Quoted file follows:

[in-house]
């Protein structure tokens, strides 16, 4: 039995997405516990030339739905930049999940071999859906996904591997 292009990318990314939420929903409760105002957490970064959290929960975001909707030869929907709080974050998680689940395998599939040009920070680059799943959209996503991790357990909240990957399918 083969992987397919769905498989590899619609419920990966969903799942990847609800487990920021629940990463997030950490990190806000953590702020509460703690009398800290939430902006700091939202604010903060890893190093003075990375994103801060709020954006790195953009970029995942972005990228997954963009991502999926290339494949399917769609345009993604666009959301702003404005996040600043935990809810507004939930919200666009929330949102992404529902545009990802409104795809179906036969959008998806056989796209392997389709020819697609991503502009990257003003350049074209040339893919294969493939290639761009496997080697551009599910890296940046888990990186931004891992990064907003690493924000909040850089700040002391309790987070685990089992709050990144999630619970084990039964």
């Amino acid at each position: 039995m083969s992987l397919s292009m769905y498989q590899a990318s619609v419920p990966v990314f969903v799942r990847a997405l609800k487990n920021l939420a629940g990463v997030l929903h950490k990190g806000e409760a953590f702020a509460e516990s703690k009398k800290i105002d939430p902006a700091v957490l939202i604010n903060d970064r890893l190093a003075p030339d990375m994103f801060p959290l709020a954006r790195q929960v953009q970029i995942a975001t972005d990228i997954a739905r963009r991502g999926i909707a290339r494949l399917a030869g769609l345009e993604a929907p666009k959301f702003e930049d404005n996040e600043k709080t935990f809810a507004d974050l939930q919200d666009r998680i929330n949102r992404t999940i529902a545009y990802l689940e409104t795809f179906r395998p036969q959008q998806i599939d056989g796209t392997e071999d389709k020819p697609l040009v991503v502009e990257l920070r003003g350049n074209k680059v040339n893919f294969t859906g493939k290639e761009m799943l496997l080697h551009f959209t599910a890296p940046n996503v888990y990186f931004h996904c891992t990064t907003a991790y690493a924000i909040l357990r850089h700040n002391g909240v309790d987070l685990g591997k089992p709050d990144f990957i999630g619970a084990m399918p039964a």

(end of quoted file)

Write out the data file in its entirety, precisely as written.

[in-house]
């Protein structure tokens, strides 16, 4: 039995997405516990030339739905930049999940071999859906996904591997 292009990318990314939420929903409760105002957490970064959290929960975001909707030869929907709080974050998680689940395998599939040009920070680059799943959209996503991790357990909240990957399918 083969992987397919769905498989590899619609419920990966969903799942990847609800487990920021629940990463997030950490990190806000953590702020509460703690009398800290939430902006700091939202604010903060890893190093003075990375994103801060709020954006790195953009970029995942972005990228997954963009991502999926290339494949399917769609345009993604666009959301702003404005996040600043935990809810507004939930919200666009929330949102992404529902545009990802409104795809179906036969959008998806056989796209392997389709020819697609991503502009990257003003350049074209040339893919294969493939290639761009496997080697551009599910890296940046888990990186931004891992990064907003690493924000909040850089700040002391309790987070685990089992709050990144999630619970084990039964």
């Amino acid at each position: 039995m083969s992987l397919s292009m769905y498989q590899a990318s619609v419920p990966v990314f969903v799942r990847a997405l609800k487990n920021l939420a629940g990463v997030l929903h950490k990190g806000e409760a953590f702020a509460e516990s703690k009398k800290i105002d939430p902006a700091v957490l939202i604010n903060d970064r890893l190093a003075p030339d990375m994103f801060p959290l709020a954006r790195q929960v953009q970029i995942a975001t972005d990228i997954a739905r963009r991502g999926i909707a290339r494949l399917a030869g769609l345009e993604a929907p666009k959301f702003e930049d404005n996040e600043k709080t935990f809810a507004d974050l939930q919200d666009r998680i929330n949102r992404t999940i529902a545009y990802l689940e409104t795809f179906r395998p036969q959008q998806i599939d056989g796209t392997e071999d389709k020819p697609l040009v991503v502009e990257l920070r003003g350049n074209k680059v040339n893919f294969t859906g493939k290639e761009m799943l496997l080697h551009f959209t599910a890296p940046n996503v888990y990186f931004h996904c891992t990064t907003a991790y690493a924000i909040l357990r850089h700040n002391g909240v309790d987070l685990g591997k089992p709050d990144f990957i999630g619970a084990m399918p039964a």